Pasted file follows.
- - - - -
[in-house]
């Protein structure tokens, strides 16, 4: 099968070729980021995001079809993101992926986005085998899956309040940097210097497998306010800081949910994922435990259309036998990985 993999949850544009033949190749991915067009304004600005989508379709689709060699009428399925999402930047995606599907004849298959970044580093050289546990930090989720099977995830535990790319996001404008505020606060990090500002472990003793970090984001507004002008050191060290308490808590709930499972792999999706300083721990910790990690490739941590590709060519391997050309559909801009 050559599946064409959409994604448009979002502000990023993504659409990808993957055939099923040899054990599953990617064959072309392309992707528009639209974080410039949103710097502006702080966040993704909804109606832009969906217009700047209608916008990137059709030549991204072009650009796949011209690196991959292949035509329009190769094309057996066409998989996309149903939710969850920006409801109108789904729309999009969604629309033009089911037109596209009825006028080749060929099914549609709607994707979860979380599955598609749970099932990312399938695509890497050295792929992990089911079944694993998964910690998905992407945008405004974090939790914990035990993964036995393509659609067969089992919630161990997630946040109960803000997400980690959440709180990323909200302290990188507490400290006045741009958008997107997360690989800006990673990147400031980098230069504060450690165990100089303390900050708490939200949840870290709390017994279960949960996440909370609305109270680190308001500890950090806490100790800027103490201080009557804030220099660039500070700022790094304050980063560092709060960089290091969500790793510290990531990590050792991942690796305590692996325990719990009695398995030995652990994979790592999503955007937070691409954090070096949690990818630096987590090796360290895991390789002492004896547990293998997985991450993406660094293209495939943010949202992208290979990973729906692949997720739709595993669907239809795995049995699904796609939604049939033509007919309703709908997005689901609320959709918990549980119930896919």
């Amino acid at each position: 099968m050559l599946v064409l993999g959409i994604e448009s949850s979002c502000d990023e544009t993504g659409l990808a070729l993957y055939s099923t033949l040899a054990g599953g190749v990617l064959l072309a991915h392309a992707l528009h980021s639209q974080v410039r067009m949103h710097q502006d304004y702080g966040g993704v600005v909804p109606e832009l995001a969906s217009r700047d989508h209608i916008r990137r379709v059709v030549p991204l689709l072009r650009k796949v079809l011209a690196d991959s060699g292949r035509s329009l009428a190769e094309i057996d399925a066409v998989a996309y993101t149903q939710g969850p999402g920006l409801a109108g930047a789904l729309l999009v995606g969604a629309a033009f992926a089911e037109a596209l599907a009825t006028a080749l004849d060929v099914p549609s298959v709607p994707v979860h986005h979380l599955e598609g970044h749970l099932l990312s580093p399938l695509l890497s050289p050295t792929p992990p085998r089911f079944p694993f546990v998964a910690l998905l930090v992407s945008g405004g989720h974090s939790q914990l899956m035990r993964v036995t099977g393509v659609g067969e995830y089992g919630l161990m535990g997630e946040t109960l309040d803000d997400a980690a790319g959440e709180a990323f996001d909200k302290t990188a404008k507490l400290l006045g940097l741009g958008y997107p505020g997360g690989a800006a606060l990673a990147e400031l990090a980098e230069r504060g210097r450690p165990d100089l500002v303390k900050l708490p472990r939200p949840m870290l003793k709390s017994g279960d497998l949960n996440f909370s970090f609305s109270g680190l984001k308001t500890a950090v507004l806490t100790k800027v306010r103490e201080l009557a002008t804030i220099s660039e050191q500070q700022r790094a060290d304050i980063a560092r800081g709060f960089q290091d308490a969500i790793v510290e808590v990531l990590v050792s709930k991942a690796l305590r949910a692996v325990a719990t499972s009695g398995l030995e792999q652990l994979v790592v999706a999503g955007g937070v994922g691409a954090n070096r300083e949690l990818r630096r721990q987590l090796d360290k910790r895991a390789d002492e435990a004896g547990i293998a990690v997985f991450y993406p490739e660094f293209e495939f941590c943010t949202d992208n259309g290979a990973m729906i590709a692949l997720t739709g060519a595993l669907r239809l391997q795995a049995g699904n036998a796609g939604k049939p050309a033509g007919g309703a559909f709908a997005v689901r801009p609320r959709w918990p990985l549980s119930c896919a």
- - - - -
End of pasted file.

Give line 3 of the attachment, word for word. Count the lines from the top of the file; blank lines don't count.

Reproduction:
């Amino acid at each position: 099968m050559l599946v064409l993999g959409i994604e448009s949850s979002c502000d990023e544009t993504g659409l990808a070729l993957y055939s099923t033949l040899a054990g599953g190749v990617l064959l072309a991915h392309a992707l528009h980021s639209q974080v410039r067009m949103h710097q502006d304004y702080g966040g993704v600005v909804p109606e832009l995001a969906s217009r700047d989508h209608i916008r990137r379709v059709v030549p991204l689709l072009r650009k796949v079809l011209a690196d991959s060699g292949r035509s329009l009428a190769e094309i057996d399925a066409v998989a996309y993101t149903q939710g969850p999402g920006l409801a109108g930047a789904l729309l999009v995606g969604a629309a033009f992926a089911e037109a596209l599907a009825t006028a080749l004849d060929v099914p549609s298959v709607p994707v979860h986005h979380l599955e598609g970044h749970l099932l990312s580093p399938l695509l890497s050289p050295t792929p992990p085998r089911f079944p694993f546990v998964a910690l998905l930090v992407s945008g405004g989720h974090s939790q914990l899956m035990r993964v036995t099977g393509v659609g067969e995830y089992g919630l161990m535990g997630e946040t109960l309040d803000d997400a980690a790319g959440e709180a990323f996001d909200k302290t990188a404008k507490l400290l006045g940097l741009g958008y997107p505020g997360g690989a800006a606060l990673a990147e400031l990090a980098e230069r504060g210097r450690p165990d100089l500002v303390k900050l708490p472990r939200p949840m870290l003793k709390s017994g279960d497998l949960n996440f909370s970090f609305s109270g680190l984001k308001t500890a950090v507004l806490t100790k800027v306010r103490e201080l009557a002008t804030i220099s660039e050191q500070q700022r790094a060290d304050i980063a560092r800081g709060f960089q290091d308490a969500i790793v510290e808590v990531l990590v050792s709930k991942a690796l305590r949910a692996v325990a719990t499972s009695g398995l030995e792999q652990l994979v790592v999706a999503g955007g937070v994922g691409a954090n070096r300083e949690l990818r630096r721990q987590l090796d360290k910790r895991a390789d002492e435990a004896g547990i293998a990690v997985f991450y993406p490739e660094f293209e495939f941590c943010t949202d992208n259309g290979a990973m729906i590709a692949l997720t739709g060519a595993l669907r239809l391997q795995a049995g699904n036998a796609g939604k049939p050309a033509g007919g309703a559909f709908a997005v689901r801009p609320r959709w918990p990985l549980s119930c896919a």